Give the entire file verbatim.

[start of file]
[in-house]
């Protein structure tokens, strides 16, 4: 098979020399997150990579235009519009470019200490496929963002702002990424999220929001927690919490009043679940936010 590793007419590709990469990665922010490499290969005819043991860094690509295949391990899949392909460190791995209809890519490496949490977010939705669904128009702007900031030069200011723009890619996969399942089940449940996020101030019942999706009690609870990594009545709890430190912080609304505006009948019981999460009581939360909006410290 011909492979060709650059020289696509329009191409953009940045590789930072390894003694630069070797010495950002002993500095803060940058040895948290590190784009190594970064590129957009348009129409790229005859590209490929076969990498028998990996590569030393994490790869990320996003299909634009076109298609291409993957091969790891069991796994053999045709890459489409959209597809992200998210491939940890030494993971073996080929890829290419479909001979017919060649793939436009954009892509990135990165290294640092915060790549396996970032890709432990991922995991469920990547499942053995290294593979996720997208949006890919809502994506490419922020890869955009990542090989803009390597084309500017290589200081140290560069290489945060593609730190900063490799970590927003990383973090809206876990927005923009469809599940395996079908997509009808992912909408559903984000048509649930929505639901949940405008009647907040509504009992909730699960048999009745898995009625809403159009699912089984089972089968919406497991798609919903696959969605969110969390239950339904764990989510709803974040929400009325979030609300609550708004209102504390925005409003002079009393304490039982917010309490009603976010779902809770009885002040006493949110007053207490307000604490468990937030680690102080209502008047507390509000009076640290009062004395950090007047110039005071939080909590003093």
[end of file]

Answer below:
[in-house]
């Protein structure tokens, strides 16, 4: 098979020399997150990579235009519009470019200490496929963002702002990424999220929001927690919490009043679940936010 590793007419590709990469990665922010490499290969005819043991860094690509295949391990899949392909460190791995209809890519490496949490977010939705669904128009702007900031030069200011723009890619996969399942089940449940996020101030019942999706009690609870990594009545709890430190912080609304505006009948019981999460009581939360909006410290 011909492979060709650059020289696509329009191409953009940045590789930072390894003694630069070797010495950002002993500095803060940058040895948290590190784009190594970064590129957009348009129409790229005859590209490929076969990498028998990996590569030393994490790869990320996003299909634009076109298609291409993957091969790891069991796994053999045709890459489409959209597809992200998210491939940890030494993971073996080929890829290419479909001979017919060649793939436009954009892509990135990165290294640092915060790549396996970032890709432990991922995991469920990547499942053995290294593979996720997208949006890919809502994506490419922020890869955009990542090989803009390597084309500017290589200081140290560069290489945060593609730190900063490799970590927003990383973090809206876990927005923009469809599940395996079908997509009808992912909408559903984000048509649930929505639901949940405008009647907040509504009992909730699960048999009745898995009625809403159009699912089984089972089968919406497991798609919903696959969605969110969390239950339904764990989510709803974040929400009325979030609300609550708004209102504390925005409003002079009393304490039982917010309490009603976010779902809770009885002040006493949110007053207490307000604490468990937030680690102080209502008047507390509000009076640290009062004395950090007047110039005071939080909590003093």